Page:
Alexandra Mascolo-David, piano
This recording of the Brazilian waltzes of Francisco Mignone is very significant, because it is the first time that these waltzes have been recorded outside of Brasil. The compositions of Francisco Mignone, like much of the Brazilian art music of the nineteenth and twentieth centuries, show the influence of the three cultures that form the country’s complex heritage. European music, Amerindian music, and African music collided, mixed, and gave rise--over the course of centuries--to a uniquely Brazilian idiom. Mignone’s life as a composer contains well-defined periods that demonstrate a microcosm of this cultural history: his earliest works showcase his Italian-French training, while his mature output gives voice to a new genre of Brazilian art music, rich in folk tonalities within Romantic structures. Although Mignone explored serialism and atonality in his later years, he is best known for his nationalistic works, especially his orchestral pieces and art songs. Yet, he was equally accomplished as a composer of music for solo piano. Mignone wrote over two hundred pieces for pianoforte, in which the evolution of his style, as well as the quality and versatility of his writing, show his mind as one of an exceptional artist. Among his piano compositions are études, preludes, legends, sonatinas, sonatas, and waltzes.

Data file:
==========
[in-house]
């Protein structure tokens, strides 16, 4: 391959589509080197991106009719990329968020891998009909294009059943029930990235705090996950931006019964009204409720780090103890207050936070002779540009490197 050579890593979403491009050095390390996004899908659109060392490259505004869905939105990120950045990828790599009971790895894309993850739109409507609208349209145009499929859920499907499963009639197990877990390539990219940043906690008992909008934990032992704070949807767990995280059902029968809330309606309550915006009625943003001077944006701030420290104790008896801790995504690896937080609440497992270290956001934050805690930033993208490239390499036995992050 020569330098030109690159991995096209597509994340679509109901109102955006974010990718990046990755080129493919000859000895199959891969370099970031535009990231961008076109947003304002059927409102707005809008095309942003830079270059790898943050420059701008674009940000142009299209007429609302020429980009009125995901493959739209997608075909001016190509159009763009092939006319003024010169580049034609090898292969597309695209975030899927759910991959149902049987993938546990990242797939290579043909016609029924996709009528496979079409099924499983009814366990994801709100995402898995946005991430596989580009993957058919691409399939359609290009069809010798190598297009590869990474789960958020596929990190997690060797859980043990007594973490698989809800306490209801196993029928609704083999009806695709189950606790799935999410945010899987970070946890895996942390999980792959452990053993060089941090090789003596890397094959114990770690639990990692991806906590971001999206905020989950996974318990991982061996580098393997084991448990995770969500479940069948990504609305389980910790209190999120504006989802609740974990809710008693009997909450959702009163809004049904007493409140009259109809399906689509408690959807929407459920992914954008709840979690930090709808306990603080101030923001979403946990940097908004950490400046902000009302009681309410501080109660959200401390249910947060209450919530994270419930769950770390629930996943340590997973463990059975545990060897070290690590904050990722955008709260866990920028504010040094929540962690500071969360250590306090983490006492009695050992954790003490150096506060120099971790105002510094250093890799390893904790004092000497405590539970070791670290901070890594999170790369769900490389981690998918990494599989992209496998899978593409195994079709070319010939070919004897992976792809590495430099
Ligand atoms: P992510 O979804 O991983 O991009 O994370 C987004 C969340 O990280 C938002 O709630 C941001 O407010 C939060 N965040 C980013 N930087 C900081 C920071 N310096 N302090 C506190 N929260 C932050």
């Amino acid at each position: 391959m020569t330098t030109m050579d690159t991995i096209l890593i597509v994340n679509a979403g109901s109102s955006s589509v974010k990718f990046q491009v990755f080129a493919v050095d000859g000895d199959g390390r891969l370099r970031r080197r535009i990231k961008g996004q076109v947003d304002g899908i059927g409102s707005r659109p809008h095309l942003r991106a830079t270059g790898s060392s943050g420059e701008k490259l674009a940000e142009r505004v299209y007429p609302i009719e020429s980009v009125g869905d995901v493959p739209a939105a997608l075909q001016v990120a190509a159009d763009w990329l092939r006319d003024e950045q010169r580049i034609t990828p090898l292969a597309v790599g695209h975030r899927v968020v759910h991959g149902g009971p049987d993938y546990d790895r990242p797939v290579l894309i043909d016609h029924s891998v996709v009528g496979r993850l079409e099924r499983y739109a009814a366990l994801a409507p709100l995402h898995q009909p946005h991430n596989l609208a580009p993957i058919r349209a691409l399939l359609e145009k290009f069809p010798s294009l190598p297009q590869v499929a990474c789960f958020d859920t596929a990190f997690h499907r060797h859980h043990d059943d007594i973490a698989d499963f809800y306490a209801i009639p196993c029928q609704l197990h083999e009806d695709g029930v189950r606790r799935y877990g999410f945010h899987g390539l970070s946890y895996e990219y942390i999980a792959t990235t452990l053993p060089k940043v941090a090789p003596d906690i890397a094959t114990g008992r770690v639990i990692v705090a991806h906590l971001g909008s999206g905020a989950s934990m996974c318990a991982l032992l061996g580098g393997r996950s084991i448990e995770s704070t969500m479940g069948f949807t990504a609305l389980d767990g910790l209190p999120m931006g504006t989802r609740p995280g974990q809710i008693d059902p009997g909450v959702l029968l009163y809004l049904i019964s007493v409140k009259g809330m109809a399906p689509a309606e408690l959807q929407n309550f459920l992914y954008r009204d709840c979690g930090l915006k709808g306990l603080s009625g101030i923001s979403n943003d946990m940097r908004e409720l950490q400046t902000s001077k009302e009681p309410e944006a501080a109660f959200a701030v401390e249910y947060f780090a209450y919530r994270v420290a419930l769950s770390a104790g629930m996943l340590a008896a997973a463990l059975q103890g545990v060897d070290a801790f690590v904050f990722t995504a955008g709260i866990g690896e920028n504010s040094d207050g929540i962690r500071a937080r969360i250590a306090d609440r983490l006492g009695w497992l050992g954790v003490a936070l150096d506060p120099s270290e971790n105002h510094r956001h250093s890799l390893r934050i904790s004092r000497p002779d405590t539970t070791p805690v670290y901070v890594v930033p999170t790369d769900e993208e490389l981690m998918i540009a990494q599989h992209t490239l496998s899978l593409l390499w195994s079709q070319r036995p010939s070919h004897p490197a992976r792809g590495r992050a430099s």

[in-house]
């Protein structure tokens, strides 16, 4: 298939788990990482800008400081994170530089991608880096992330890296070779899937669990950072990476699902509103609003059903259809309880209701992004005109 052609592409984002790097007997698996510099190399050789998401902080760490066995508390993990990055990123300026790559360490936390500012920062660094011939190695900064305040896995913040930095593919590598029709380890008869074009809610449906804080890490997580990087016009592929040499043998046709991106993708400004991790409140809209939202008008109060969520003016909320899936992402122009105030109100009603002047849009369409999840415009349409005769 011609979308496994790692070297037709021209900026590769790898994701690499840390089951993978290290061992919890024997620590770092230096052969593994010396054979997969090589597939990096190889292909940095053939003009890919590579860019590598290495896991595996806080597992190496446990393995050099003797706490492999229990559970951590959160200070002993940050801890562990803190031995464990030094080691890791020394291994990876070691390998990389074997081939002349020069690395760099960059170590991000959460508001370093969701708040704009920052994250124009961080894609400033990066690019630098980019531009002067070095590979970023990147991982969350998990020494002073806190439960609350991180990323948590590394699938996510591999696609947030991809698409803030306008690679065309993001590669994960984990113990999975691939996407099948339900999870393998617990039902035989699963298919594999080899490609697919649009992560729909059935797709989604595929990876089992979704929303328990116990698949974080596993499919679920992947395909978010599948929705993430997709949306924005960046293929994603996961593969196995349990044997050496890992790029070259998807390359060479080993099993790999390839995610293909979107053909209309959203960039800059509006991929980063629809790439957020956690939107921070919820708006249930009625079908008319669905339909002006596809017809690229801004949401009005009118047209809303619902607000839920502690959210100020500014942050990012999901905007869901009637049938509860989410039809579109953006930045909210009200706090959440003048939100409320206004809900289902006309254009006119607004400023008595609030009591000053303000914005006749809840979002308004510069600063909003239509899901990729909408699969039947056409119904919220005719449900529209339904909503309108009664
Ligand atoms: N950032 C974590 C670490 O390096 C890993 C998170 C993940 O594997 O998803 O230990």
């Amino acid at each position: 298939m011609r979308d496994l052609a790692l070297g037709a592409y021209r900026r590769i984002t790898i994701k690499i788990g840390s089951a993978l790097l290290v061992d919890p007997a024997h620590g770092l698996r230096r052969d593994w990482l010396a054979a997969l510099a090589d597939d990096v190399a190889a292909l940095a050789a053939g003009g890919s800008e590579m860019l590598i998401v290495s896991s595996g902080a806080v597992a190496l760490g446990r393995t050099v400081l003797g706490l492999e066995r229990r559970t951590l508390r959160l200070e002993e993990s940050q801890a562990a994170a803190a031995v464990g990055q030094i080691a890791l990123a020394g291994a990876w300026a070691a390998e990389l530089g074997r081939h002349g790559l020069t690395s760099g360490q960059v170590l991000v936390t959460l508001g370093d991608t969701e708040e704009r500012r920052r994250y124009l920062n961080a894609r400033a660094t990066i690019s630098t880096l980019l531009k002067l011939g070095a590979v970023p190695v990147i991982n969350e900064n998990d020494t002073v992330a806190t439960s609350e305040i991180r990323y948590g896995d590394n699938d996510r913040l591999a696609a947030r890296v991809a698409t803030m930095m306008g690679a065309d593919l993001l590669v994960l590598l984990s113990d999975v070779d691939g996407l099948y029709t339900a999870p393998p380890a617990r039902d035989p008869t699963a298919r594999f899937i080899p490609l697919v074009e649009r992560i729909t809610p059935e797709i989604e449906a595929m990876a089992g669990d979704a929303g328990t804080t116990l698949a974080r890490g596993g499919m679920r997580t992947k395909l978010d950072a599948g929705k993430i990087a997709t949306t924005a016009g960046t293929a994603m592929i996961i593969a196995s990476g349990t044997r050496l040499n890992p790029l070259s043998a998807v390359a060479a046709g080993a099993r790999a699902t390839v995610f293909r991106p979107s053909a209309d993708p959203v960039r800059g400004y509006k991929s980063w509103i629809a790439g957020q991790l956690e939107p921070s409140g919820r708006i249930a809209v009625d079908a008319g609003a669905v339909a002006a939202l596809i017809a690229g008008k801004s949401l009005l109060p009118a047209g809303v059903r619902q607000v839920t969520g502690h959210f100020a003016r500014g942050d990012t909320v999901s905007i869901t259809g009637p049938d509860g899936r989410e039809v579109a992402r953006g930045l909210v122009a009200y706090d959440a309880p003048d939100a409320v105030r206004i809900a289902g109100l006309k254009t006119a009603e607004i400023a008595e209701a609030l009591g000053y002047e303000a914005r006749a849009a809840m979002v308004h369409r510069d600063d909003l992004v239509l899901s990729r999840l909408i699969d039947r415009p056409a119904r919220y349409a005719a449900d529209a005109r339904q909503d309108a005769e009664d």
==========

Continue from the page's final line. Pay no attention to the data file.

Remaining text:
All of Mignone’s waltzes carry the influence of his youthful practice of serenading in the streets of São Paulo, improvising choros (popular songs, often with a nostalgic character) on his flute, to the accompaniment of cavaquinhos (ukeleles) and violões (guitars). Consequently, he makes frequent musical allusions to guitar figurations in his waltzes. In some cases, Mignone implies the analogy by the characteristics of the musical writing, while in others, he specifically notates imitando o violão (imitating the guitar) in the score. These guitar-like devices include arpeggiated chords, repeated pitches, and staccato touch, all combined with rubato—that defining characteristic of Brazilian guitar and dance music.
Mignone composed the 24 Valsas Brasileiras in two sets of twelve pieces. He completed the first set between 1963 and 1979, and the second in 1984, two years before his death. Mignone dedicated the first set to a number of his friends, and the second to his second wife, Maria Josephina. These waltzes represent the culmination of his musical style and are, in essence, an emotional diary. To help in capturing a nostalgic mood, he emphasizes minor keys throughout each set. Although Mignone wrote them late in his life—at a time when he experimented with more contemporary styles of composition—they are clearly tonal. They unite nationalistic and traditional nineteenth-century musical elements, and contain a rich melodic, harmonic, and rhythmic vocabulary.
1. No. 13 in C minor (3:31)
2. No. 14 in C-sharp minor (2:04)
3. No. 15 in D minor (3:25)
4. No. 16 in E-flat minor (3:11)
5. No. 17 in E minor (2:51)
6. No. 18 in F minor (3:05)
7. No. 19 in F-sharp minor (1:06)
8. No. 20 in G minor (3:40)
9. No. 21 in A-flat minor (3:07)
10. No. 22 in A minor (2:11)
11. No. 23 in A-sharp minor (2:14)
12. No. 24 in B minor (2:33)